Tuesday, November 10, 2009

The Financial Crisis of 2008 is Officially Over

On Friday of last week:
The Federal Reserve Board announced Friday that a temporary exemption to the limitations in section 23A of the Federal Reserve Act, instituted as part of the response to the financial crisis, will expire as scheduled on October 30, 2009
(source: 2009 Banking and Consumer Regulatory Policy)

Then today:
9 of the 10 Bank Holding Companies (BHCs) that were determined in the Supervisory Capital Assessment Program (SCAP) earlier this year to need to raise capital or improve the quality of their capital to withstand a worse-than-expected economic scenario now have increased their capital sufficiently to meet or exceed their required capital buffers. The one exception, GMAC, is expected to meet its remaining buffer need by accessing the TARP Automotive Industry Financing Program, and is in discussions with the U.S. Treasury on the structure of its investment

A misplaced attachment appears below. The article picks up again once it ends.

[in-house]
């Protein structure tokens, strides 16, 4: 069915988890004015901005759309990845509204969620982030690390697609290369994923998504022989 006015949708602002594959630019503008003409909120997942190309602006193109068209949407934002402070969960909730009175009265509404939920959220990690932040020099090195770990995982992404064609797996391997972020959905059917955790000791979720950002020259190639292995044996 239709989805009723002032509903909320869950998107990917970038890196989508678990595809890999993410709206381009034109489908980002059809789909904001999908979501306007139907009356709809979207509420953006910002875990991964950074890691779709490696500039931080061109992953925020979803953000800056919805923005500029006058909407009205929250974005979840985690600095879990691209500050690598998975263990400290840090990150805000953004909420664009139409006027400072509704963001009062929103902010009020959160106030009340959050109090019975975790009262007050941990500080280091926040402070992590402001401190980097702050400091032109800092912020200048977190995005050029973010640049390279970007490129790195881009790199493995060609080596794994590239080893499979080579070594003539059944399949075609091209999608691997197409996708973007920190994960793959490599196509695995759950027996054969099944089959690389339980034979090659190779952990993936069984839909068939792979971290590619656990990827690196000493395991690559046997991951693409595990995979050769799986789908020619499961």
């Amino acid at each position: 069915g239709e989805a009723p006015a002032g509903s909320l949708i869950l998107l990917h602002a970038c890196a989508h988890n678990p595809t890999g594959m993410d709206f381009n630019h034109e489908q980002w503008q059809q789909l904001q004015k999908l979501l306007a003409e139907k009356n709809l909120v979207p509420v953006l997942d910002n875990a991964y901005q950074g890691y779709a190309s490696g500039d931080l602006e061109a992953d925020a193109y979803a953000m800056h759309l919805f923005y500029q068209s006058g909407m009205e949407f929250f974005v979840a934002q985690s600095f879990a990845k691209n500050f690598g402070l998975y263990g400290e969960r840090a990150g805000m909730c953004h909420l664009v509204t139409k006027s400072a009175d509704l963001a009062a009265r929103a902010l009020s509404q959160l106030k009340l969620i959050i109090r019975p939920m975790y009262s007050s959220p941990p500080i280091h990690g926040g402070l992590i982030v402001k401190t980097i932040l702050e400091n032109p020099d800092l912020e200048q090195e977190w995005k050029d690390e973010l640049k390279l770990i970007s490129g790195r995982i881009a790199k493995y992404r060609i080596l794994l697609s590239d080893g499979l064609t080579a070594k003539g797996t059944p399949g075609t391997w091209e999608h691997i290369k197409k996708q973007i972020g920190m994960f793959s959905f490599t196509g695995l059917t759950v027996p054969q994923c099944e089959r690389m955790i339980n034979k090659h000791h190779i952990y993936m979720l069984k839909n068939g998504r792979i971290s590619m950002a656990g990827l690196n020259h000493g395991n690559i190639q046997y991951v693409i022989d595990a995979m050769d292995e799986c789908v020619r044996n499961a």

(source: 2009 Banking and Consumer Regulatory Policy)

Update 11/18/2009
In light of the continued improvement in financial market conditions, the Federal Reserve Board on Tuesday announced that it approved a reduction in the maximum maturity of primary credit loans...
Prior to August 2007, the maximum available term of primary credit was generally overnight. The Federal Reserve lengthened the maximum maturity first to 30 days on August 17, 2007 and then to 90 days on March 16, 2008...
(source: Federal Reserve Press Release)

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